Josh tagged me and asked that I write five things about myself that most people don’t know. So…
1)In 29 years, I’ve had two valid psychic predictions. (I say “valid” because I often make unsubstantiated psychic claims.) Both times involved a car crash. The first time, my mom was picking me and my best friend Shannon up from Ravenscroft. Ravenscroft is a private school in Raleigh. No, they do not play Quiddich there. Anyway, I had forgotten my lunchbox or my umbrella or Shannon, and we needed to go back. Before I let my mom turn outside the school gate I emphatically made her buckle up. I probably referrenced a 4th grade safety video. She was annoyed but ultimately convinced–I explained it was a gut feeling– and about 30 seconds after the “click,” a woman in a porche plowed into us from behind and split our Volvo in half. Later, we soddered it back together because everybody knows Volvos are virtually indestructable, and like lizards, can regenerate parts. Shannon’s mom took us to McDonalds and bought me a Garfield mug. Then Shannon and I went wading for crawfish in her neighborhood creek. I explained the vision while we waded barefoot. My mom never mentioned it.
The second psychic car vision occured the following summer. I used to swim for the Springdale Aqua Bears (shut up) and had morning practice. I would get up, eat cereal, pray for rain, and watch “I Dream of Jeannie.” One night, I dreamt there would be a car crash on Leesville Road, right outside the pool. I was so nervous I couldn’t watch TV. I biked to practice early and told some of the other girls in my age group I felt a wreck: meaning, hey, I don’t feel like a wreck but I feel a wreck coming on. No one took me seriously because I was shy and sucked at relay races. Well, about ten minutes into our 500 meter warmup, with my head underwater, I heard the impact. We all ran to the street dripping wet. No one was hurt, but both cars were totaled. I explained to my coach I had known all along and I’m pretty sure he asked me to work on my breaststroke kick out.
I’ve never had a successful vision since.
2)Since we’re on the subject of 4th grade, that was the year I got pinworms. Completely disgusting, but I feel the need to put my dignity on the line, since I report celebrity bathroom behavior. A lot of kids get pinworms, even kids at rich private schools named after birds. I discovered my pinworms at home. I remember staring in the toilet and silently crying. Was this my period in disguise? Menstruation was never described that way in the picture book my nurse mom read to me. I told her two days later–yep, that’s right, I spent two days itching from the wriggling creatures, which, by the way, are nocturnal–and she took me to the doctor, explained pinworms weren’t my fault, and assured me they would go away. She was right. The best part of this story, the part I’ve never told another living soul, is that a week later I went to Camp Seafarer and used my pinworms to impress my 4th grade crush. His mom was also a staff member so we had lazy days to amuse ourselves before the other campers arrived. I pulled him aside and said: “Wanna know a secret?” Of course he said yes. So I invited him into the bathroom after I’d gone and SHOWED HIM THE WORMS. He was totally enthralled. We were best friends for at least a week.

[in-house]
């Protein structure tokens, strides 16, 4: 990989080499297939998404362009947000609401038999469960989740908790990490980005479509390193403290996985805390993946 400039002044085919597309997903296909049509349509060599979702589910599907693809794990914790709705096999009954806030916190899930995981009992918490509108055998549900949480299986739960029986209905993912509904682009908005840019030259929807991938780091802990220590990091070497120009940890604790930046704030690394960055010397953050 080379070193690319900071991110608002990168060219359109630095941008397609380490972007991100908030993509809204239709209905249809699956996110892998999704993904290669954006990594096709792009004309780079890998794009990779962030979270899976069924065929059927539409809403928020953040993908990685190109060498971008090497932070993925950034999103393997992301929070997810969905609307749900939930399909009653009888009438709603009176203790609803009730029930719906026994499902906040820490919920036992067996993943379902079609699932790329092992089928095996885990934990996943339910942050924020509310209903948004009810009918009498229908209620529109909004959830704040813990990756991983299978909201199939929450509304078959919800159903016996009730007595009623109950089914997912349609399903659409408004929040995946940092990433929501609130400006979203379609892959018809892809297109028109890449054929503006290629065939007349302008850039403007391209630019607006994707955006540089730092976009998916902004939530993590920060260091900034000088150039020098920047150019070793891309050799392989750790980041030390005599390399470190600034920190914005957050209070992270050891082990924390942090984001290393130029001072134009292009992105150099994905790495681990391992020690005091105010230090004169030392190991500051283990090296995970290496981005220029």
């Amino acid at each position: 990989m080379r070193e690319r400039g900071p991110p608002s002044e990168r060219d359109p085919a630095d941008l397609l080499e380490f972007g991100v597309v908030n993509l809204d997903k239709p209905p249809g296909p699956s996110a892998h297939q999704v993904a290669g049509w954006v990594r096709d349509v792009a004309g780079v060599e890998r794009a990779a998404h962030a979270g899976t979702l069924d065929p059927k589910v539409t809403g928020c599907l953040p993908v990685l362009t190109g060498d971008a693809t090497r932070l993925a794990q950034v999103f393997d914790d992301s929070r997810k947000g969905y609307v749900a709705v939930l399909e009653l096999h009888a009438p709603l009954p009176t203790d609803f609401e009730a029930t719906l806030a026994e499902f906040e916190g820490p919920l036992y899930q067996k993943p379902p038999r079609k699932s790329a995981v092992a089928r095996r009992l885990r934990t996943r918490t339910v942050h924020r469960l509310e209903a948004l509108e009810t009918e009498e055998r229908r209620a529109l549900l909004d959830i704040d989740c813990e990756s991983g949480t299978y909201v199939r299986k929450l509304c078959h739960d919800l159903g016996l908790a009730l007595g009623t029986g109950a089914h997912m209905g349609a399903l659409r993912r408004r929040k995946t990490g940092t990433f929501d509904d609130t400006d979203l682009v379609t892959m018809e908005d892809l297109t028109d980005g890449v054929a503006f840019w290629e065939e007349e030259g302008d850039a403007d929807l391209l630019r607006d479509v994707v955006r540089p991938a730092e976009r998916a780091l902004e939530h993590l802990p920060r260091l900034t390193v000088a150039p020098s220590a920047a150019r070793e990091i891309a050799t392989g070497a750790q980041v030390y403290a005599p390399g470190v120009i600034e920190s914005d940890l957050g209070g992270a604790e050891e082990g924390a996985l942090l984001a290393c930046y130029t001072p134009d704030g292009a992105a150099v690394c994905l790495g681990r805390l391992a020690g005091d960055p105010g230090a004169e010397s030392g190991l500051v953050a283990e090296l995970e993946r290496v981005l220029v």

3)I should just stop now, shouldn’t I? I got my period in 5th grade. At the Morehead Planetarium. This might be my favorite story ever. I was standing in the dark, encased in the solar system, underneath a styrofoam Pluto when Pluto was still a planet. And I felt it. Like a car crash. It was the most other-worldly way to come into womanhood. And it was such a powerful metaphor that it’s probably the moment I became a poet.
4)Two summers ago I broke my pinky toe after drinking. I have no idea how, or when, it happened. But I refused to wear the bulky unfashionable boot cast, and instead, went to Sketchers and bought cute wedges. I cut the pinky toe out of the right shoe. It miraculously healed a few days before I was set to climb a volcano in Nicaragua.
5)I was an Indian Princess. This is the father-daughter equivalent of Girl Scouts. My tribal name was White Dove and I named my dad Bald Eagle, because he was bald. I liked puns, even then. I wore a leather vest and a sharks teeth necklace, and instead of badges, I earned feathers for my headdress. For years I camped and identified trees by their leaves and respected the talking stick. I still try to implement the talking stick at my current job but it’s not working. Even my best friends haven’t heard much about my Indian Princess days. Once, I tripped off a pier and Shannon’s dad dove into the ice-cold waters to save me. He was wearing a headdress.
Ashley, tag, you’re it!